By 1966 Ferguson had retired from his clerical position with the Railway and was appointed to the post of fulltime secretary of the league. He was honest, meticulous with an eye for detail. Although aging, the very experienced Ferguson held his own at the league and the game again began to move through another era.

The days of deficits were over. The league had the financial support of the Australian National Football Council and the Western Suburbs Licensed Club who in particular, poured thousands into supporting the game and its administration in Sydney.

The last picture is a unique combination of Sydney heavyweights from the 1950-60s.  From left, Syd Felstead, long term St George president and league vice president, Bill Hart, league president, the grey haired Ken Ferguson and on the right is Eastern Suburbs Club legend, Roy Hayes.

 

NO TYPEWRITER IN 1962

Typewriter1962 was a real problem year for football in Sydney.

Ernie McFarlane, the former long term Newtown FC Secretary and player was in his second year as president of the league after accepting the position, that apparently not many wanted.  He was a member of the board of control for several years before this.  McFarlane took over from Wilf Holmes, a shipping executive, who, in his one year as president, was clearly out of his depth in what could only be described as a volatile Sydney football environment.

McFarlane had been a dynamo at Newtown but struggled as president of the league.  Early in the year two board members, Joe Armstrong and Ern Holmes, and later, University coach and league vice president, Frank Bird, resigned their positions.  Then secretary of the junior organisation, the NSW Football Union, Arthur Bridgewater, was suspended from the board following a disagreement.

Ernie McFarlane I
Ern McFarlane

Wilf Holmes - NSW AFL Life Member
Wilf Holmes

Arthur Bridgewater
Arthur Bridgewater

 

Fortunately, principal of a leading accounting firm, Arthur Davey of Sylvania, had taken over as treasurer midway during the previous year but in doing so walked into a financial minefield.  His predecessor had resigned and the fulltime secretary of the league had been suspended.  There had been some allegations of impropriety, while Davey would probably have used the term, ‘incompetence’, particularly when it took almost a month before he could get hold of the books for examination.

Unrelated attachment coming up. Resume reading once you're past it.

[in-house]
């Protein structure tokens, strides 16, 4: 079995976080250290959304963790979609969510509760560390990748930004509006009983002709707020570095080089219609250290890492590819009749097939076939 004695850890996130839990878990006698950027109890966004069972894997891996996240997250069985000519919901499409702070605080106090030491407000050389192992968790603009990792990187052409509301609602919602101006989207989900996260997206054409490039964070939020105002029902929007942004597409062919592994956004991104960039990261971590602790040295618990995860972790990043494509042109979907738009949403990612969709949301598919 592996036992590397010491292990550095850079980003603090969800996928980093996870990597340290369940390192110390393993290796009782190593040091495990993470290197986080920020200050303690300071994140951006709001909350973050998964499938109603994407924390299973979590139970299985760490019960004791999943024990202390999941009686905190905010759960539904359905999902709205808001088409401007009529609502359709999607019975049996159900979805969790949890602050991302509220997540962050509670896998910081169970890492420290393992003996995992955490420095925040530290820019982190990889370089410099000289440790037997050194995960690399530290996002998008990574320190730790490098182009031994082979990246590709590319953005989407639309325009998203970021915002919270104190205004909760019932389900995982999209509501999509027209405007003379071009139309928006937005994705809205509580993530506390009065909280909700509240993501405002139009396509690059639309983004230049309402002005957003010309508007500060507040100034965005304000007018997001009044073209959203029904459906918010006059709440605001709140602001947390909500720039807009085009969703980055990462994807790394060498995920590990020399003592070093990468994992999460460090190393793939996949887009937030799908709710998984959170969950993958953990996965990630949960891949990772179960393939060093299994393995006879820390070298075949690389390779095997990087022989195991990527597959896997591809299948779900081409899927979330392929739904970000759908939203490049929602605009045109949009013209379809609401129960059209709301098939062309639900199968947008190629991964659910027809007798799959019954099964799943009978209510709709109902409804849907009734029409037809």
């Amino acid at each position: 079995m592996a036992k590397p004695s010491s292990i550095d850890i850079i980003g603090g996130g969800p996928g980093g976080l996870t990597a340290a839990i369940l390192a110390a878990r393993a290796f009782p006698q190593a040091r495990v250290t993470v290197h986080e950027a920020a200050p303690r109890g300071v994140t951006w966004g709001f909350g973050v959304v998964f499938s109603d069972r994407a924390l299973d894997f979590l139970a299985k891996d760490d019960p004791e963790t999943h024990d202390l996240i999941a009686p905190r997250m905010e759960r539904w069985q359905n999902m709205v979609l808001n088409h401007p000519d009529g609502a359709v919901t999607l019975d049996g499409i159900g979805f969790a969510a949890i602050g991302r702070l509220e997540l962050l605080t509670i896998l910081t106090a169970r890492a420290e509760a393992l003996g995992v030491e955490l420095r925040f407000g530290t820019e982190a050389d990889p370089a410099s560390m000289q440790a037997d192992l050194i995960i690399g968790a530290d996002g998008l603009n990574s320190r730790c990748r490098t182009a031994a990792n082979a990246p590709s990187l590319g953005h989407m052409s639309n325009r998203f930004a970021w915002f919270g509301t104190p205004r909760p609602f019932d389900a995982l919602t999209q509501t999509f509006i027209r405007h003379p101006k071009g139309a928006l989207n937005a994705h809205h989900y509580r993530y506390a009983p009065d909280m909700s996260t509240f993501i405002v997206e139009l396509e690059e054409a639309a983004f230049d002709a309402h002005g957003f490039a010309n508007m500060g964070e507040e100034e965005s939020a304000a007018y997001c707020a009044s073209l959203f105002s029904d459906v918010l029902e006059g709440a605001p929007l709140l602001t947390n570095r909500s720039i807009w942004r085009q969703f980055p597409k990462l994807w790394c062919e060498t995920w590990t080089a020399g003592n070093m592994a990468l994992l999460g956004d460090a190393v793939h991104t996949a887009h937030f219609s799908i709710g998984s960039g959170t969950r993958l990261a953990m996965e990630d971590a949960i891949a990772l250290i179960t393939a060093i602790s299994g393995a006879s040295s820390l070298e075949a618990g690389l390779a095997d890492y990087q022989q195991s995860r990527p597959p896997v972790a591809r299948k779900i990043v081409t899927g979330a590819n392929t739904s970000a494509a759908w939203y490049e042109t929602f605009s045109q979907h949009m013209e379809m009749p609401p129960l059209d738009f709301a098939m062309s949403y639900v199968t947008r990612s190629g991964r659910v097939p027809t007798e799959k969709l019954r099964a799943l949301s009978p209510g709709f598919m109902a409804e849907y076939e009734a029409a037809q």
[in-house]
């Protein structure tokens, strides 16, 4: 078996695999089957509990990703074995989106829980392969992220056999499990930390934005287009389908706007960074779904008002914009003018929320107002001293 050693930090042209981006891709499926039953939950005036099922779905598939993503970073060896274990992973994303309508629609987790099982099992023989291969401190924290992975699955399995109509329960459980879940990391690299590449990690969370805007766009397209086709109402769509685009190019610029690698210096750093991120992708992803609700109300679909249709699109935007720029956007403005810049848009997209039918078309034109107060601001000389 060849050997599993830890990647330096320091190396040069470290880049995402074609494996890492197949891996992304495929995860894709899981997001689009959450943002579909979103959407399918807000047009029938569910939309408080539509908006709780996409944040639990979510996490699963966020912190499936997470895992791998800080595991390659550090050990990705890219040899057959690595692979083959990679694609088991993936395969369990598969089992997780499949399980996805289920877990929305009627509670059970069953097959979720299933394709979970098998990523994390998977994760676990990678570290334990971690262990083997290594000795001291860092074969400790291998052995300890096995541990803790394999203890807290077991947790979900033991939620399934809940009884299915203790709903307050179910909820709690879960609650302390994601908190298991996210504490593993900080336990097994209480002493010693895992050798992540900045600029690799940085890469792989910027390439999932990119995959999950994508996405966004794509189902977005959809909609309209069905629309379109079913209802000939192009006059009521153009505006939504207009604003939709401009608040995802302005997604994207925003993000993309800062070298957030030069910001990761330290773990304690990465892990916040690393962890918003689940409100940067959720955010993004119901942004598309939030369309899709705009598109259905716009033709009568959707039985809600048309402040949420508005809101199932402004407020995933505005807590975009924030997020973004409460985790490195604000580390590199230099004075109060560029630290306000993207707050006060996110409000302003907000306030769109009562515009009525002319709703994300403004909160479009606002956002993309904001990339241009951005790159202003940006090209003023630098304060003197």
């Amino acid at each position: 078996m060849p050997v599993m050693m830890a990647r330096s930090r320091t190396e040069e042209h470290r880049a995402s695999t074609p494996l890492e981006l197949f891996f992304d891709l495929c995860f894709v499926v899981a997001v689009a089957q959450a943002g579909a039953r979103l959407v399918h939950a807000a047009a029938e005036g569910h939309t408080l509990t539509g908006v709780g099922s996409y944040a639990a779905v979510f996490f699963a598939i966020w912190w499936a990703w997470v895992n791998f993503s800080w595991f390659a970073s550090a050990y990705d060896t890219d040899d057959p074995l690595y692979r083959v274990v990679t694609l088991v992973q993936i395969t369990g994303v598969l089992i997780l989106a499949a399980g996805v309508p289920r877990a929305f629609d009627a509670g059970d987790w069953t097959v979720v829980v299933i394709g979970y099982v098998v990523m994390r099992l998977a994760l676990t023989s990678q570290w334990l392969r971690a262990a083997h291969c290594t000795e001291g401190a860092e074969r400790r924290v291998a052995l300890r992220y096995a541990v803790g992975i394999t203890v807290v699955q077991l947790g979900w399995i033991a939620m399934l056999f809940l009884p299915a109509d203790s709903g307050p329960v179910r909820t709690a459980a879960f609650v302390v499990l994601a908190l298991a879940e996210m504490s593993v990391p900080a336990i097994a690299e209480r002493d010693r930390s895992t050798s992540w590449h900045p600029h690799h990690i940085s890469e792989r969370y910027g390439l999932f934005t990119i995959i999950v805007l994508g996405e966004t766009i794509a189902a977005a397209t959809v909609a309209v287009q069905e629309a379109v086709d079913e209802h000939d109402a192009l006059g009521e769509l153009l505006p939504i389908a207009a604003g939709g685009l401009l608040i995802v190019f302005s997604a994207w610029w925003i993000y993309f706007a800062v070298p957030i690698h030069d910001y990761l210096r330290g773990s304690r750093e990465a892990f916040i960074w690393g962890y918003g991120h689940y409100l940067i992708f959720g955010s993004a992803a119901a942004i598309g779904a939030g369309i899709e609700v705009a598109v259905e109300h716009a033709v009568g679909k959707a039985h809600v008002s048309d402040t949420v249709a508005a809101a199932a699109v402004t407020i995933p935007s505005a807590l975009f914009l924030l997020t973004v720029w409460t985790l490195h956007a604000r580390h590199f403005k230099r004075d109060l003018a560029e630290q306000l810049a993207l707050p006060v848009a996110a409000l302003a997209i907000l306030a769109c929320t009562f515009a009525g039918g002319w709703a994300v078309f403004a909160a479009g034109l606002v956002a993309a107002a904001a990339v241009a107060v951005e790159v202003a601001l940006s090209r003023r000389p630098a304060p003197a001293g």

Things were so bad that the Australian National Football Council, the then national body for control of the game, withheld payment of their second installment of seven hundred and fifty pounds ($1400) towards the salary of the league’s fulltime secretary until such time that the accounts were audited and all clubs had paid their liabilities.

In that period, unlike today, there was no mechanism in place to compel clubs to pay their accounts to the league.  Then, and in particular, the main areas of liability to the league by clubs included affiliation fees, season tickets for entry to the ground and a levy for the employment of a fulltime secretary.

Davey eventually audited the accounts himself and in doing so found an outstanding contingent liability of five hundred and twenty one pounds ten shillings ($1043.00) owing to the clubs since 1957  This had involved a complicated method of financial reward to clubs based on the Club Championship for that year.  For a number of years around that period, the league concluded their seasons in debt, at times the amounts involved were quite sizable.

So early in 1962 the mood was very gloomy in Sydney football, certainly at a league level.

Some on the board wanted to re-appoint a fulltime secretary while others did not and this in itself caused continual bickering resulting in the resignations and suspension, mentioned above.

Further it was said “The New South Wales League has no funds”.

“We don’t even have a typewriter or an office desk” one board member said.  “The league was formed 59 years ago, but I doubt if we have ever been in worse financial position.”

Despite all this, the league re-introduced Sydney University to the first grade competition along with new club, Parramatta, bringing the number of clubs to twelve.  This was a perfect opportunity to establish a second division, but football would have to wait almost 10 years before this took place.  In the meantime four of the 1962 clubs had either folded or amalgamated.

At the end of the year Davey again showed that he was no shrinking violet and let his feeling be known in a lengthy report to the league where he urged a restructure of the organisation, particularly after it again finished the year in debt.  This time though the amount had been substantially reduced from those of previous seasons.

Rhys Giddey replaced Joe Boulus as honorary secretary between the end of the season and the subsequent annual general meeting which was held in February 1963.  Giddey went on to fill the fulltime league secretary’s role for the next two years.  He described his first 12 months in the job as one that had “been under pressures which, in 60 years, had not previously been experienced.”

This was particularly the case after Boulus had issued three writs against members of the Board of Management following the severance of his association with the league.

Just as the story gets interesting we have to end it here because we we are limited for space.